In our recent survey of clients and customers, we had a request for more in-depth information on ingredients that we use in terms of their skin care safety ratings. We are happy to provide this information so our customers know exactly what they are putting on their skin. We are starting this blog with the first ingredient that comprises a percentage of our lotion………Glycerol Stearate
Glycerol Stearate is a naturally derived fatty acid typically made from soybean oil, palm kernel oil or other vegetable/plant and some animal oils. (However, science does have the ability to create a nature-identical synthetic version as well) Its’ purpose in our lotion is that of an emulsifier. An emulsifier is a stabilizer and prevents liquids from separating. It also protects them (to a point) against freezing and limits the evaporation of water in the mix. In lotion, we use water, oils and the natural lipids occurring in goat milk. As most people know, oil and water do not easily mix. So, were it not for glycerol stearate, your lotion would separate into different unattractive layers when sitting on the shelf. No amount of vigorous shaking would encourage the layers to blend smoothly, so the product would not perform as expected and it would be unsightly as well.
Glycerol stearate can be found in the human body. It is part of your skin’s natural lubrication system and contributes to the soft, smooth appearance and feel of your skin. In its raw state, it is very thick, clear and odorless.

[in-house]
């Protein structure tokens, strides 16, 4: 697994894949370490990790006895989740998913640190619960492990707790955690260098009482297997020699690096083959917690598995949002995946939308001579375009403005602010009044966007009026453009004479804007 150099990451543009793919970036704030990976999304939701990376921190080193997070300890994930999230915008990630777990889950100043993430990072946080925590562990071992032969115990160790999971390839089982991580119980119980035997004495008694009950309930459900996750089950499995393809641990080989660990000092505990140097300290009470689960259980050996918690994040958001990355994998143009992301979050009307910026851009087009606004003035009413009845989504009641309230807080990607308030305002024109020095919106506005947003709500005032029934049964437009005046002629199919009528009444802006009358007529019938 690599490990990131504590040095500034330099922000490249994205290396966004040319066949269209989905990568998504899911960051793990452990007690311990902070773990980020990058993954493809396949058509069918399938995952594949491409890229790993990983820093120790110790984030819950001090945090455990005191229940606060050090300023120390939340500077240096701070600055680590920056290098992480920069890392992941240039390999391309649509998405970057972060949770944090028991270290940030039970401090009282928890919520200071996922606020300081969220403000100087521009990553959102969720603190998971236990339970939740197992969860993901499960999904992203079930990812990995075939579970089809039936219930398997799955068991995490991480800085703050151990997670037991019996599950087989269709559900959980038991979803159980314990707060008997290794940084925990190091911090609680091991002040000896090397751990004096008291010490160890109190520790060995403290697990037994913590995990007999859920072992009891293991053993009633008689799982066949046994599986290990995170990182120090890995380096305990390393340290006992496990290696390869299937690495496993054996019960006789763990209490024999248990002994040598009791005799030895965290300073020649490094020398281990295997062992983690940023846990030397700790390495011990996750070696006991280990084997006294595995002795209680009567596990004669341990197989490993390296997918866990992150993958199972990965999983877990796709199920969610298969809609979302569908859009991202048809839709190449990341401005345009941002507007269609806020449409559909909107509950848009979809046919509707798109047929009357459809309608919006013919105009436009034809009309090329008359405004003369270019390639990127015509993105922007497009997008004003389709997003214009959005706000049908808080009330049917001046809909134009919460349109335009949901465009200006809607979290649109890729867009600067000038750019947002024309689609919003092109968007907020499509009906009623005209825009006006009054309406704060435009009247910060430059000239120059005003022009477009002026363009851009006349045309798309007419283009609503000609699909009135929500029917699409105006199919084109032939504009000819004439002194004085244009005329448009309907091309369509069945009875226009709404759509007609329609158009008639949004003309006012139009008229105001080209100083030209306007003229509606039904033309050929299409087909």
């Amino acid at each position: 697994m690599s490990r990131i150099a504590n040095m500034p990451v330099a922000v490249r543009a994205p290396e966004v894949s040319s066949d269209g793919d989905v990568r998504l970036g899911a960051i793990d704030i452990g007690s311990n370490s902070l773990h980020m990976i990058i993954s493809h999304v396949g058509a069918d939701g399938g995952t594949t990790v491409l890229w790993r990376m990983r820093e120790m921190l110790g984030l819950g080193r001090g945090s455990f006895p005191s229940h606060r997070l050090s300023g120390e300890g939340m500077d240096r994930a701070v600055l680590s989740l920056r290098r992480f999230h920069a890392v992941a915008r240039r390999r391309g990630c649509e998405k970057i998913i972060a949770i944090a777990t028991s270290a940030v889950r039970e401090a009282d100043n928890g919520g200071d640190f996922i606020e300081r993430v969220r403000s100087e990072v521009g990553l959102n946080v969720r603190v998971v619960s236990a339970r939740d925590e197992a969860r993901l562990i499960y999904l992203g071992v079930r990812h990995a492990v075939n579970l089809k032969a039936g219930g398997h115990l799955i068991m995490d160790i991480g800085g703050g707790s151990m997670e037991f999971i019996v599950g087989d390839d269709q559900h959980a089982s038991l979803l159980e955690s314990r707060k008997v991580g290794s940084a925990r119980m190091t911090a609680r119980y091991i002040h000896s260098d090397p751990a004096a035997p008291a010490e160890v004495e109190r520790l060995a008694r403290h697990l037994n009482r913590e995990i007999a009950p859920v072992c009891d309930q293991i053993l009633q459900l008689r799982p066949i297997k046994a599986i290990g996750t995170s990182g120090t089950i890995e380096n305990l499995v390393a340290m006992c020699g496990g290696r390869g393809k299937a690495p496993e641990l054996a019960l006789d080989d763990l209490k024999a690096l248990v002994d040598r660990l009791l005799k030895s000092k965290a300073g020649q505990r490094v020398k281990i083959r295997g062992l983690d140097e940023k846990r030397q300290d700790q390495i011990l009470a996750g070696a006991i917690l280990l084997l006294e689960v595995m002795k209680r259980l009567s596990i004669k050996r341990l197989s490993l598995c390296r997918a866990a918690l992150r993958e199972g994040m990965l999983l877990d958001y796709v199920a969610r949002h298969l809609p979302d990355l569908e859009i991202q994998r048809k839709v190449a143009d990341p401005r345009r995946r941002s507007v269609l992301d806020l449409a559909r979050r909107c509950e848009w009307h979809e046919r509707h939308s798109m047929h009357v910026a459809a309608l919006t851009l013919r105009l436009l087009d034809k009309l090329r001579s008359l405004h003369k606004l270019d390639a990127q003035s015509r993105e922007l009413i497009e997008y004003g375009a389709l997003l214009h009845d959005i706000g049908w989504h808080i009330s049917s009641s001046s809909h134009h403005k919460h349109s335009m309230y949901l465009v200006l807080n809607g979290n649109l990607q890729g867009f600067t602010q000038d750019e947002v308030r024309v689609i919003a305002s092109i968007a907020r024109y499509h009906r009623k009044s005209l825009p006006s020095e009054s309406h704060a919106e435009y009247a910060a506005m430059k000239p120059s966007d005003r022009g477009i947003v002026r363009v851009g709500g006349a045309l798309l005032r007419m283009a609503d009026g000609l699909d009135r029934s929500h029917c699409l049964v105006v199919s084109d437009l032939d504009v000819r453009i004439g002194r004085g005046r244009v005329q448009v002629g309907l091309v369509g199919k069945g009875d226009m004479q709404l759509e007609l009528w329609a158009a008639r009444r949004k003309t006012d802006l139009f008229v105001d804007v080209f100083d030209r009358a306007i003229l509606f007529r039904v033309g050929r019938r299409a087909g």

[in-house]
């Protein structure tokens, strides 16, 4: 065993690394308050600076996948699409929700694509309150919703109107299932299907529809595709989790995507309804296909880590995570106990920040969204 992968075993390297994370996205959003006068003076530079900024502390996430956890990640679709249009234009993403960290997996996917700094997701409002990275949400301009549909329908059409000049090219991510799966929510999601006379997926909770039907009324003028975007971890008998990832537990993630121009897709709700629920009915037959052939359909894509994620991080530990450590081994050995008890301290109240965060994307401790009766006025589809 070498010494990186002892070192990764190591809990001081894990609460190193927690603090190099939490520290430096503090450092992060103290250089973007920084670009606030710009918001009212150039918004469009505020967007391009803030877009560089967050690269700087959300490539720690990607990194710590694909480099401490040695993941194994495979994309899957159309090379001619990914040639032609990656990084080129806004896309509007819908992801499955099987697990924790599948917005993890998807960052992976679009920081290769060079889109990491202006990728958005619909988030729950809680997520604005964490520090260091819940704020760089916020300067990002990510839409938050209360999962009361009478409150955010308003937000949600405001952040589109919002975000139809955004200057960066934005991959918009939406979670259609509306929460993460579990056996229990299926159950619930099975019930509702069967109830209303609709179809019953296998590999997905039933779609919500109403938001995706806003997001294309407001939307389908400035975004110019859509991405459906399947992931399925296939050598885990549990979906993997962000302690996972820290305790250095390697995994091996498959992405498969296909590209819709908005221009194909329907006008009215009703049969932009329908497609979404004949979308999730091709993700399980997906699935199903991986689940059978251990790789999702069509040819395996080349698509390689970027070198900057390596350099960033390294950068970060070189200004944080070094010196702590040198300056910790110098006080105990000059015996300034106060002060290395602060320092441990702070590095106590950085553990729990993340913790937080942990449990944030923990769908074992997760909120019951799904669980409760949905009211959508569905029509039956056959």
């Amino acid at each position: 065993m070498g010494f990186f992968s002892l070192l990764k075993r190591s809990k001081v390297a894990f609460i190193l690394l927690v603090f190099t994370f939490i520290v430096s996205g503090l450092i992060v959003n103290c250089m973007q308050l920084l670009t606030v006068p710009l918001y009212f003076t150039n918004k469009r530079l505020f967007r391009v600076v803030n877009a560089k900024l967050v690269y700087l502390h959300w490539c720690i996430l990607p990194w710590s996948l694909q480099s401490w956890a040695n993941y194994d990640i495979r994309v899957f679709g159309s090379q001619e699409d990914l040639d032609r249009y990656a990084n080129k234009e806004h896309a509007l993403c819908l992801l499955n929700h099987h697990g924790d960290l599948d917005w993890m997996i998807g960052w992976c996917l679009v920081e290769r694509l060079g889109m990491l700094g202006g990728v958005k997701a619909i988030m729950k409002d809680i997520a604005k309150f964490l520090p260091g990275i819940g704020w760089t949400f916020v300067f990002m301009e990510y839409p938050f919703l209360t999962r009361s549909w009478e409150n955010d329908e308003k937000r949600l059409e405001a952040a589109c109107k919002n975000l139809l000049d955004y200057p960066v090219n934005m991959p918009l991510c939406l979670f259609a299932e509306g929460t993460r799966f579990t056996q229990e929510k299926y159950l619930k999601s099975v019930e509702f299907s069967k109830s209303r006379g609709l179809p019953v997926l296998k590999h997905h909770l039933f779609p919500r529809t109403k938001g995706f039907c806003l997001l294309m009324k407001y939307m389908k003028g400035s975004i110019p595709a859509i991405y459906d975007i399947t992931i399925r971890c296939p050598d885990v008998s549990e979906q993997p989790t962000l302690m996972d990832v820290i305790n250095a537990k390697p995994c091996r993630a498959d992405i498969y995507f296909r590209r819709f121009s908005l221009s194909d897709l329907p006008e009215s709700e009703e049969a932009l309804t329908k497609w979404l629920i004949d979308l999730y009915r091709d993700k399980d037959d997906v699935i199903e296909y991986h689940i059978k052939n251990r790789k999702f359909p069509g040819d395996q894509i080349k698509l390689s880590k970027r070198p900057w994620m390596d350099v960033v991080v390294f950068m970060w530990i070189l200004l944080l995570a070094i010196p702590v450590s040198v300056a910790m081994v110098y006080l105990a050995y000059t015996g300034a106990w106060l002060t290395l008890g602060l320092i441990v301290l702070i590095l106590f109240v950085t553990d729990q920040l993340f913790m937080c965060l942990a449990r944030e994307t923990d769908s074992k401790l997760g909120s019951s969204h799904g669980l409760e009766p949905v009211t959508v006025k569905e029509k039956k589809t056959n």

Other names for glycerol stearate include glycerin, glycerine, propanetriol and 1,2,3-trihydroxypropane.
How do we know this? In chemistry, there is a the Merck Index…..(a wonderful reference for “natural makers”). The index contains compound names, chemical structures, physical and biological activity and properties of any chemical* ingredient used in manufacturing.
*Remember….the word “chemical” is not a dirty word, nor is “lab” a synonym for bad. Nature is full of chemicals. Essential oils are nature’s chemicals.
Off my soapbox….., back to glycerin. Glycerin is a humectant; it actually attracts moisture and encourages hydration of the skin naturally. It is a by-product of the soap-making reaction between lye and fatty acids and is present in copious amount in hand-crafted soap. It’s moisturizing properties are one reason why some people seek “glycerin” soap specifically. This form of soap contains approximately 30% glycerin. Guess what….most handcrafted bars contain the same amount of glycerin and sometimes more!
As a holistic product maker, it is very frustrating to see posts, websites, blogs and other sources of information condemning ingredients and propagating fear mongering without doing the true incumbent research. They are doing a disservice to health-minded consumers who want to buy the best products possible. Glycerol stearate is a great example. Simply “googling” an ingredient will not give you unbiased information. I have seen sites listing glycerol and glycerin as two unrelated ingredients, marking one dangerous and the other as not.
Let’s understand….glycerin is needed to create glycerol! To learn more visit: Difference Between Glycerol and Glycerin | Difference Between | Glycerol vs Glycerin http://www.differencebetween.net/object/comparisons-of-food-items/difference-between-glycerol-and-glycerin/#ixzz3uaZjVeQg
This site cuts through the gobble-de-gook on the topic and explains the use of glycerol in our food supply as well.
The EWG Skin Cosmetic Database scores Glycerol Stearate as a 1 on a scale of 10 for cosmetic concerns. So the next time you see glycerol stearate on a product, rest a little easier.